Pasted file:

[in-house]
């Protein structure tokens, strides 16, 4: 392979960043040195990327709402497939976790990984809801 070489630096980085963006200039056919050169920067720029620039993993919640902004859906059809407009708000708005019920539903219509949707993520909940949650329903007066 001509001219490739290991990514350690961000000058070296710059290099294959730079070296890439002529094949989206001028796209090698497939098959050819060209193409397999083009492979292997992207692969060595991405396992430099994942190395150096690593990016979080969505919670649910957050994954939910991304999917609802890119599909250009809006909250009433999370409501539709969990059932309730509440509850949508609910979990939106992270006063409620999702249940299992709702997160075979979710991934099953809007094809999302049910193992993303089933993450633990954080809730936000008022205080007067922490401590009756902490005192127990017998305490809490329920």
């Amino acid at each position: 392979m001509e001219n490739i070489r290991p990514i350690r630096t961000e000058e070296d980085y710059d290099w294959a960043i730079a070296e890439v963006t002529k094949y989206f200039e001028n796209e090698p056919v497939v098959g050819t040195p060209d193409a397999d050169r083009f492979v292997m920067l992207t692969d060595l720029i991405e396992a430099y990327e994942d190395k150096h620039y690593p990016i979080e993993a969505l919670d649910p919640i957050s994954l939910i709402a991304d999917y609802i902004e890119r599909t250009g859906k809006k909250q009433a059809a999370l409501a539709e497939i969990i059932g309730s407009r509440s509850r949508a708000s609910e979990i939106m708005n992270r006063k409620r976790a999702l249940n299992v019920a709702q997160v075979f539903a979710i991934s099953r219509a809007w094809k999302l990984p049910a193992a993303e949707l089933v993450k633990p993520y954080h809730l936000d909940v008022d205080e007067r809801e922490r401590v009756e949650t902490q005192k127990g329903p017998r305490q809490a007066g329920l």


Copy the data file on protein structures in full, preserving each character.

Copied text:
[in-house]
């Protein structure tokens, strides 16, 4: 392979960043040195990327709402497939976790990984809801 070489630096980085963006200039056919050169920067720029620039993993919640902004859906059809407009708000708005019920539903219509949707993520909940949650329903007066 001509001219490739290991990514350690961000000058070296710059290099294959730079070296890439002529094949989206001028796209090698497939098959050819060209193409397999083009492979292997992207692969060595991405396992430099994942190395150096690593990016979080969505919670649910957050994954939910991304999917609802890119599909250009809006909250009433999370409501539709969990059932309730509440509850949508609910979990939106992270006063409620999702249940299992709702997160075979979710991934099953809007094809999302049910193992993303089933993450633990954080809730936000008022205080007067922490401590009756902490005192127990017998305490809490329920």
């Amino acid at each position: 392979m001509e001219n490739i070489r290991p990514i350690r630096t961000e000058e070296d980085y710059d290099w294959a960043i730079a070296e890439v963006t002529k094949y989206f200039e001028n796209e090698p056919v497939v098959g050819t040195p060209d193409a397999d050169r083009f492979v292997m920067l992207t692969d060595l720029i991405e396992a430099y990327e994942d190395k150096h620039y690593p990016i979080e993993a969505l919670d649910p919640i957050s994954l939910i709402a991304d999917y609802i902004e890119r599909t250009g859906k809006k909250q009433a059809a999370l409501a539709e497939i969990i059932g309730s407009r509440s509850r949508a708000s609910e979990i939106m708005n992270r006063k409620r976790a999702l249940n299992v019920a709702q997160v075979f539903a979710i991934s099953r219509a809007w094809k999302l990984p049910a193992a993303e949707l089933v993450k633990p993520y954080h809730l936000d909940v008022d205080e007067r809801e922490r401590v009756e949650t902490q005192k127990g329903p017998r305490q809490a007066g329920l």